Abu Dhabi, UAESunday 21 July 2019

Egypt's Sisi meets Libyan general Khalifa Haftar in Cairo

The leaders met at the presidential palace in the Egyptian capital 'to discuss the latest developments in Libya'

This handout by the Egyptian Presidency on April 14, 2019, shows Egyptian president Abdel Fattah El Sisi and intelligence chief Abbas Kamel (R) meeting Libyan commander Khalifa Haftar at the presidential Palace in Cairo. AFP
This handout by the Egyptian Presidency on April 14, 2019, shows Egyptian president Abdel Fattah El Sisi and intelligence chief Abbas Kamel (R) meeting Libyan commander Khalifa Haftar at the presidential Palace in Cairo. AFP

Libya’s Khalifa Haftar was in Egypt yesterday on a previously unannounced visit, taking time out from his Libyan National Army’s march on the Libyan capital to hold talks with his Egyptian sponsor, President Abdel Fattah El Sisi.

Egypt’s presidential palace did not release details on Field Marshal Haftar’s talks with Mr El Sisi. According to ­Egyptian state newspaper Al Ahram, they were “discussing the ­latest developments in Libya”.

Images released by the palace showed Mr El Sisi flanked by Field Marshal Haftar and the head of Egypt’s intelligence, Abbas Kamel, in the reception hall of the presidential palace in the Cairo suburb of Heliopolis.

Egypt has supported Gen Haftar’s drive against militants in the east and south of its western neighbour, providing funding and arms to his Libya National Army.

Gen Haftar is widely thought to have modelled his muscular leadership style on Egypt’s Sisi, himself an army general turned president whose rule is defined by his opposition to and zero tolerance towards political Islam.

Egypt has in the past blamed Libyan-based militants for a series of cross-border attacks against its security forces and minority Christians traveling to remote desert monasteries.

It is not clear whether Gen Haftar's surprise march on Tripoli was launched with the prior knowledge or the approval of the Egyptians. Egypt has said that it did not think a military solution to Libya's divisions was viable. Sunday's statement on Mr Sisi's talks with Gen Haftar appeared to repeat Cairo's longstanding stance on Libya, but the context in which it was issued left open the question of whether Cairo is sympathetic to the rationale behind the Libyan commander's decision to march on Tripoli, home to a UN-backed government.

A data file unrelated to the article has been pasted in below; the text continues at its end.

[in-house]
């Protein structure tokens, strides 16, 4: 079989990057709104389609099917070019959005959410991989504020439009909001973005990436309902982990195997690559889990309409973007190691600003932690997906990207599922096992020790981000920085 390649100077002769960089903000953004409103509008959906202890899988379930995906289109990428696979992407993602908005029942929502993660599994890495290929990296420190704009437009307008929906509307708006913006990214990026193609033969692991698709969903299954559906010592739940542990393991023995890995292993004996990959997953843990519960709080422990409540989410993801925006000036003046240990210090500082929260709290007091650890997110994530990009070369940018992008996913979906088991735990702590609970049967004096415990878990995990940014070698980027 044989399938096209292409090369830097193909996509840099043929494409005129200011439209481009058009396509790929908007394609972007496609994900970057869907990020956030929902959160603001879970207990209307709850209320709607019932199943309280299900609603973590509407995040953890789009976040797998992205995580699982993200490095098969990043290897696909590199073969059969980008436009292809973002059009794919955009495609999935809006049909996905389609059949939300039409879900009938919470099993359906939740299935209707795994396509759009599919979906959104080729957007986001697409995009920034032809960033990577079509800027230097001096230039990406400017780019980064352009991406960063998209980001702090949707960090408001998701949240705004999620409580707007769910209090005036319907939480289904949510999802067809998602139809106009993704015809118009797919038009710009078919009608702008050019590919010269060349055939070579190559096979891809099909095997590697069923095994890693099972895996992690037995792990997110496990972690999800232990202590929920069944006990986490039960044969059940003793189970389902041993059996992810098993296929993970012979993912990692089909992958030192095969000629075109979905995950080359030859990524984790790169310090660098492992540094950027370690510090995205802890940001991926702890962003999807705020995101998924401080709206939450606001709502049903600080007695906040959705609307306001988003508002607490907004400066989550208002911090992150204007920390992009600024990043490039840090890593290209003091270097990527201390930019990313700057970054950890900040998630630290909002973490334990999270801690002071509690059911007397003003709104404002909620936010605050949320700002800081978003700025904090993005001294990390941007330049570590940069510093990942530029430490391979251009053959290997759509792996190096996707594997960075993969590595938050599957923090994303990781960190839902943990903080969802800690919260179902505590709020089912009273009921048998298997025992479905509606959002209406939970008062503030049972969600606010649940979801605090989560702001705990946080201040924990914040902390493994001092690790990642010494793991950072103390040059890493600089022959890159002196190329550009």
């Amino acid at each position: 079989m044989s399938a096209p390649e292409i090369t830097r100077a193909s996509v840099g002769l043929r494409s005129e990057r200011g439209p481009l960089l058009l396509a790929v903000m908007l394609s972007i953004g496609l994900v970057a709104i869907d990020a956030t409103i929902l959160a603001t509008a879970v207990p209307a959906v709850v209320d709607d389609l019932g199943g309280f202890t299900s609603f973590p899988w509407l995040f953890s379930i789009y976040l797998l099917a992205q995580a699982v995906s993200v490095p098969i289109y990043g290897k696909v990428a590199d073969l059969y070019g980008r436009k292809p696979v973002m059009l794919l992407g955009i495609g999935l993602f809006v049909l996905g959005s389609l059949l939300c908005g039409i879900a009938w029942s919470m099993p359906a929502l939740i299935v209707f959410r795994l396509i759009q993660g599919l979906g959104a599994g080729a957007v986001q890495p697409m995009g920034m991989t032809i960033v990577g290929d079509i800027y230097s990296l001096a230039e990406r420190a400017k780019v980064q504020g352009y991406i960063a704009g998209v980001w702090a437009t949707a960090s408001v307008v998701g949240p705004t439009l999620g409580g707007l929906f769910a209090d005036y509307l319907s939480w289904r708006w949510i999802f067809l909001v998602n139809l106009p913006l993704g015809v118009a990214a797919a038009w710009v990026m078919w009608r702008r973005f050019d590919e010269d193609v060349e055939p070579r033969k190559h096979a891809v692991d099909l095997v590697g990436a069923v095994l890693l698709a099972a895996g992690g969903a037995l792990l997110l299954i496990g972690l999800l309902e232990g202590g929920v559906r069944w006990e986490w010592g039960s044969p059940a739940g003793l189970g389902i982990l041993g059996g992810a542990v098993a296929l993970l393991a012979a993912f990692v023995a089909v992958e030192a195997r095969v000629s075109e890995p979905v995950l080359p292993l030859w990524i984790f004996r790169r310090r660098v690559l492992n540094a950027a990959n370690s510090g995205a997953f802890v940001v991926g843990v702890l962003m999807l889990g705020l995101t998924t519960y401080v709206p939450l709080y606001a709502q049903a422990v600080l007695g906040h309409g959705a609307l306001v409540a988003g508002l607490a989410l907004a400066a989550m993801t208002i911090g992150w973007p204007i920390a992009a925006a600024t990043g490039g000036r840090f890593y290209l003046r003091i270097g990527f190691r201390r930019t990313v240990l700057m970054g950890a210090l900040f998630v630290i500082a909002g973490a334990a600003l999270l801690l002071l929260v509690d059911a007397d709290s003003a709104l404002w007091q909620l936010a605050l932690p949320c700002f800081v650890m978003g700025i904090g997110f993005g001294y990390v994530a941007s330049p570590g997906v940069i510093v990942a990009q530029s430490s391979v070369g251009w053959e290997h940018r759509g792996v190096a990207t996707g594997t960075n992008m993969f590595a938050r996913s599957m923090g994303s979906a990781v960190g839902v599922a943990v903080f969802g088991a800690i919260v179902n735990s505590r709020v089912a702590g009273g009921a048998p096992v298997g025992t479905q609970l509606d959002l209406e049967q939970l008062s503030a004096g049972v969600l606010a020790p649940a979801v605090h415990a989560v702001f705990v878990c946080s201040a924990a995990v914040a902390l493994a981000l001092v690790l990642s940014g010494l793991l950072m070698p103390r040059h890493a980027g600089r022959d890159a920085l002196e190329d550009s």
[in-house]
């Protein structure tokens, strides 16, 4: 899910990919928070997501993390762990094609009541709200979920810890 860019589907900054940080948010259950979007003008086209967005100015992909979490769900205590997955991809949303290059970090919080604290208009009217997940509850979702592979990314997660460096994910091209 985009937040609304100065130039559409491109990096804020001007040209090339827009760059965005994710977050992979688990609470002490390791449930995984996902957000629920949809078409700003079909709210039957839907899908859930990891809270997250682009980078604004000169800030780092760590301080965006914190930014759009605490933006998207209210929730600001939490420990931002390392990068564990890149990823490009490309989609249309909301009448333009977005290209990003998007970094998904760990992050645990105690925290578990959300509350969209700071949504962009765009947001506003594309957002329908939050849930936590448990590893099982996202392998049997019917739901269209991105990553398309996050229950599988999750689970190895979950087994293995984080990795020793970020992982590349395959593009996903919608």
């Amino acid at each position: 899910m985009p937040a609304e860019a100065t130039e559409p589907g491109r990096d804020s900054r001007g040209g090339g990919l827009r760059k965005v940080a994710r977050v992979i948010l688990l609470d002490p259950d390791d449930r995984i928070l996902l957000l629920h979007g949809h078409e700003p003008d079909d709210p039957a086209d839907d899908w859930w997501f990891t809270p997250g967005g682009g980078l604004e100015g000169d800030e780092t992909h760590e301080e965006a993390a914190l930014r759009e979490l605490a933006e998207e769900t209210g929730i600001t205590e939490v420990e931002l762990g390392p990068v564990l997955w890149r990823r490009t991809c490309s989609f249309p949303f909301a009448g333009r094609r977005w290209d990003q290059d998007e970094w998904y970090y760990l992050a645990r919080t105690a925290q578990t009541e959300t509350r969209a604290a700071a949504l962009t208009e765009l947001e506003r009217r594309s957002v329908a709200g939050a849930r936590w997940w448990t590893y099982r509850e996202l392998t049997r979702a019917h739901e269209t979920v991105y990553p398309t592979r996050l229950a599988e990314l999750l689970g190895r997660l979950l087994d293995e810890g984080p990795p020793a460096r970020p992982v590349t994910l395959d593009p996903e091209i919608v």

Analysts believe the campaign on Tripoli could potentially reignite large-scale fighting among the country's rival powers and undermine international efforts to reunite the fractured North African nation. They say it could also give militant groups based in Libya a cause or a motive to unite their ranks in a potentially ruinous fight against the LNA.

So far, the LNA and its leadership have ignored international calls to halt their battle against fighters loyal to the Government of National Accord led by Fayez Al Sarraj in Tripoli.

Since the overthrow and death of dictator Muammar Gaddafi in 2011, Libya has been ruled by rival administrations in the east and west of the vast, oil-rich country. Moreover, militias, mostly Islamist, have held sway over large regions, particularly in the west and south of the country.

Gen Haftar frames his march on Tripoli as part of his fight against militants and to restore law and order in Libya, goals that are, at least in theory, in line with the policies on Libya embraced by Egypt and Gen Haftar's west European allies.

As well as fighting on the ground, the two sides have launched daily air raids and accuse each other of targeting civilians.

Since April 4, when Gen Haftar launched his offensive, more than 121 people have been killed in Tripoli and a further 561 wounded, according to the World Health Organisation.

Medical personnel have been targeted in the clashes, with three medical workers killed and eight ambulances damaged since fighting began, according to the UN.

The World Health Organisation tweeted that it “strongly condemns repeated attacks on health care workers, vehicles.”

Despite the risk, the WHO said it was sending more medical supplies and health staff to Libya to cope with an anticipated increase in casualties.

More than 13,500 people had been displaced by the clashes, while more than 900 residents are living in shelters, according to the UN's office for humanitarian affairs, or OCHA.

The UN said on Sunday that a school was bombed in Ain Zara southwest of Tripoli, without saying who was responsible. Both sides have carried out airstrikes on the town, and a spokesman for the Libya National Army said it has stepped up strikes on its rivals in the past two days.

“The humanitarian community repeats its warning that continuing to attack medical and civilian facilities is a violation of international humanitarian law and human rights law,” OCHA said in a statement.

Updated: April 15, 2019 08:37 AM

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